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So where do I begin? Particularly when rage makes direction difficult. Particularly when grief dislocates, is about extended dislocations. I was invited to participate as a Harriet blogger some time ago, and found it remarkably difficult to decide on the “voice” to cultivate. Even the title of this entry is already days old (the moon’s now crescent) (UPDATE: now half) and from an earlier attempt to begin/enter conversation. So given all that, where do I begin? Particularly when so much time has passed that when is as accurate an indication of north as satellites and magnetized needles. Today is August 24, 2009. (A newscaster voice that imagines an August 25th?) (UPDATE: Today is August 28, 2009) This is one of the last three days of classes for students in Bard’s Language and Thinking Workshop where for the last almost three weeks I’ve been teaching a class of thirteen. (Yesterday, the students matriculated.)
In my initial attempts to begin this blog thing, I focused on a calling up a rather pleasant pseudo-confessional persona:
I’ve been resistant to writing/submitting this blog. Nothing political or ethical in my opposition. Just resistant. I think here of something akin to flame-retardance. Are blogs like flames? The old body-bound ones? Now, I’m certainly no ingénue, and won’t play one on Harriet. So I understand that much like old flames, blogs can inflame and be flamed. Could I just be blog-retardant? I mean I don’t regularly read blogs. There are some I look at, scroll/page through, glance over. But none to which I’m committed like my morning cup of water. (Of course I’ve tried but have been unable to get addicted to coffee either so why worry about my failed attachment to blogs? Because I’m writing one?)
This blog is the first time I’ve ever even typed the word blog. Word still underlines blog with the red of the misspelled. Is expressing-my-thoughts-on-poetry-to-a-range-of-readers-retardant a more accurate description of where I am? Though aside from police reports, ingredient measurements for pound cake, electrical circuitry, directions to a meeting place, et.al, I’m not sure that accuracy is a necessary or useful measurement. So much (for) procrastination. And what’s accuracy and measurement got to do with poetry?
So much has happened since I was first invited to this party. Michael Jackson, (Ed McMahon, Farah Fawcett, Walter Cronkite, Frank McCourt, et al have died. North Korea tested another nuclear missile, and another. Grabbed its crotch and said, “Yeah, what of it!” Secretary of State Clinton, in an interesting and surprising use of her cred as mother, had the ovaries to chide a nation’s government for acting like children. And spokesmen for Korea responded by calling Clinton alternately matronly and school-girlish—the old woman and the simple girl are called in to remind her of the place. State to state exchanges.
(ASIDE: Poetry in/as a state to state operation? Should that be my angle?)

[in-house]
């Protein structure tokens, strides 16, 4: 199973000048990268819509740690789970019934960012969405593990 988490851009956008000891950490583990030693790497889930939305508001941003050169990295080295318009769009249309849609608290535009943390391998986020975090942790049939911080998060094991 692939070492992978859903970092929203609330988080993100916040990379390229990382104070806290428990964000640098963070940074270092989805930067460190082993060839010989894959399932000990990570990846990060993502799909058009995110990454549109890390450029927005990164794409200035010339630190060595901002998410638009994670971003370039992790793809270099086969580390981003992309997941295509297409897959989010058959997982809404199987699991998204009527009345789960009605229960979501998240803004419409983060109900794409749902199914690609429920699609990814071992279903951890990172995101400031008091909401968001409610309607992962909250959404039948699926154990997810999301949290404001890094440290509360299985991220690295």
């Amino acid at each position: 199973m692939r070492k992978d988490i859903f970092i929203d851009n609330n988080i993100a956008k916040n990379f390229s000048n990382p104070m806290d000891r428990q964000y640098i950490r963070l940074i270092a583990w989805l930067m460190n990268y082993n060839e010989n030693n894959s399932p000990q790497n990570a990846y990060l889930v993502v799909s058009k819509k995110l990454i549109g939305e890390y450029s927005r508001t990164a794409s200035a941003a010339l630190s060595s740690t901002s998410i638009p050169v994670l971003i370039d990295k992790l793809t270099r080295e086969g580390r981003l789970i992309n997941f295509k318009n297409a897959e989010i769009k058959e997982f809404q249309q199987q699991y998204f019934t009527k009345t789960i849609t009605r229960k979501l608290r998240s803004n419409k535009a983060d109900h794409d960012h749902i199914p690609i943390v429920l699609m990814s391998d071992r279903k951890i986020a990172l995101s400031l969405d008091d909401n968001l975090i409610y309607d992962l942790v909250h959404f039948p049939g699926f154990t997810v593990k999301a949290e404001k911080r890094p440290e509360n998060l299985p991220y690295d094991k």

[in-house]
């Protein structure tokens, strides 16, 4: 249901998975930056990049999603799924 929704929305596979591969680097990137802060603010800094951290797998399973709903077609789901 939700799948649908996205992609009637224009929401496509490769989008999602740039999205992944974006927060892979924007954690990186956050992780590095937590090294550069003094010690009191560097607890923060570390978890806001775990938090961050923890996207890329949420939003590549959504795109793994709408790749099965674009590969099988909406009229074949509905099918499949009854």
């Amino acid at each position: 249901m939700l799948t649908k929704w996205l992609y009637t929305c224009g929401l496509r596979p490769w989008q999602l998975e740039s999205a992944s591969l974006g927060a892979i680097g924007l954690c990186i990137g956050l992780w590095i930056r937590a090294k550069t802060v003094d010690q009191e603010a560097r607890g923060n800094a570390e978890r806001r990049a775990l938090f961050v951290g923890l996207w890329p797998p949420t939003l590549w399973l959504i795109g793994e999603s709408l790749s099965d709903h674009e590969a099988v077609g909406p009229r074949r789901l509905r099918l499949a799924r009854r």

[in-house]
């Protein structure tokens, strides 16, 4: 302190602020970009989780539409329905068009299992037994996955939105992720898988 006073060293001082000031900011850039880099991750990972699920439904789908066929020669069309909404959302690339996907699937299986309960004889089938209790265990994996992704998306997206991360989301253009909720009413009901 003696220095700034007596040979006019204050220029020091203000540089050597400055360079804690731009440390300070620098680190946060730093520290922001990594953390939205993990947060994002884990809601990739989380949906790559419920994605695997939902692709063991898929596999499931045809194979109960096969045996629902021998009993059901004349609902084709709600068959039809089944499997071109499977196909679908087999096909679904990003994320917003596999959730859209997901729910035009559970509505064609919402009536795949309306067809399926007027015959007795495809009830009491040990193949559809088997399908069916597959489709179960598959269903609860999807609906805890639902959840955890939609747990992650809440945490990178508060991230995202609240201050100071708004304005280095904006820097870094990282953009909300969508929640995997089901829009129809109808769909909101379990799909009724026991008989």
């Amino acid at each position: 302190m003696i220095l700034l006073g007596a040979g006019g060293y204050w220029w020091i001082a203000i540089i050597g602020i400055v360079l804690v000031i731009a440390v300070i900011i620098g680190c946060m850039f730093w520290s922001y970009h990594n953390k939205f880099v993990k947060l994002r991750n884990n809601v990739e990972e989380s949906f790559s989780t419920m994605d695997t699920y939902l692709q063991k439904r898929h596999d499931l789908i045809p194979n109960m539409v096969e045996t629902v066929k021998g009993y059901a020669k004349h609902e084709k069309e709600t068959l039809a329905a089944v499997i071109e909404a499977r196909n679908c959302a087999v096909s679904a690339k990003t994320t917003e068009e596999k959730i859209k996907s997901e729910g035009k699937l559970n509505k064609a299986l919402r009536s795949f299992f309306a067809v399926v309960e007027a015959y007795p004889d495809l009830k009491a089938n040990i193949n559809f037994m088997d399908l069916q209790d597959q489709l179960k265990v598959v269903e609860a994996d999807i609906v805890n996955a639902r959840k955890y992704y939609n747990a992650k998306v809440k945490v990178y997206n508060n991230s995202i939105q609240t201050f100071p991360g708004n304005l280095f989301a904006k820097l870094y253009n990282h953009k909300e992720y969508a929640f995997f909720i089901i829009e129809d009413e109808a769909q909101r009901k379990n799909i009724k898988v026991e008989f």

Imagined reading (and began writing about) current events and our (media and mediated) rhetoric around and about those events as a lens through which to think about varied (re)mediations that various works of art (and by art I mean poetry and/or other forms of language-use but I’m somewhat hesitant about sometimes restrictive (and wholesale) categorizing) attempt to enact. Was staging a pleasing and rather inoffensive voice/tone of reflection (V/TOR).
Between Michael’s death by Propofol or Diprivan and Neda Agha Soltan‘s death by state execution or protest-cessation, fifteen-year-old Tyrone Corbett was shot and killed one evening while he was hanging out with friends. He was the unintentional target of an errant bullet shot (rumor has it) by another young man who was claiming his girl (young woman), and thereby (re)claiming his place. The fifteen-year old was collateral damage. The young woman was collateral. Guaranteeing what? Securing what, exactly? There was that next morning a young girl sitting and crying on a bench in front of the park. The next day: a neighborhood call to order; a preacher with a bullhorn; and then a prayer. To come: a daily cop car at the corner. (How long?)
The day after Tyrone’s death, I posted on facebook,
a cop just knocked. they’re canvassing the buildings. silence buries some deaths—some mother/father’s son. early, there was a girl in green weeping on one of those park benches. later, cameras and bullhorns, shouts, and blind spectacle.
Sandra Bookman reports
Two days later: another post:
didn’t understand that yesterday morning’s raucous noise was about taking out the park benches. No more sitting under the shade of that unknown tree. They ground the wood from those benches to sawdust, as if a shooting was an inappropriate lynching and sitting in the shade was provocation. So sawdust over blood, and cop cars and uniformed men as memorial.
A friend commented under that post:
i did a little edit of your words & made your poem:
WHAT I DIDN’T UNDERSTAND
Yesterday morning’s raucous noise.
They took the wooden benches from
the park across the way & ground them
into sawdust. As if a shooting was an
inappropriate lynching & sitting in
the shade of an unknown tree was
provocation. Sawdust over blood, cop
cars & uniformed men as memorial.
June 17 at 10:54am · Delete
At which point, a measure of shame—rather than trying to make sense (or make narrative) some of us are trying to make ways out of, well, you know (if you know)—
that what I’d meant as description was read as poetry (or as poetry-potential).
Then I edited his edits.
What to say about poetry (and poetry-making) in the middle of things as they are? What poetry is good in the face of this? What good is poetry?
George Oppen stopped writing for twenty-five years.
On my desk—George Oppen’s New Collected Poems, M. Nourbese Philip’s Zong, Rob Halpern’s Disaster Suites, and Saidiya Hartman’s Lose Your Mother.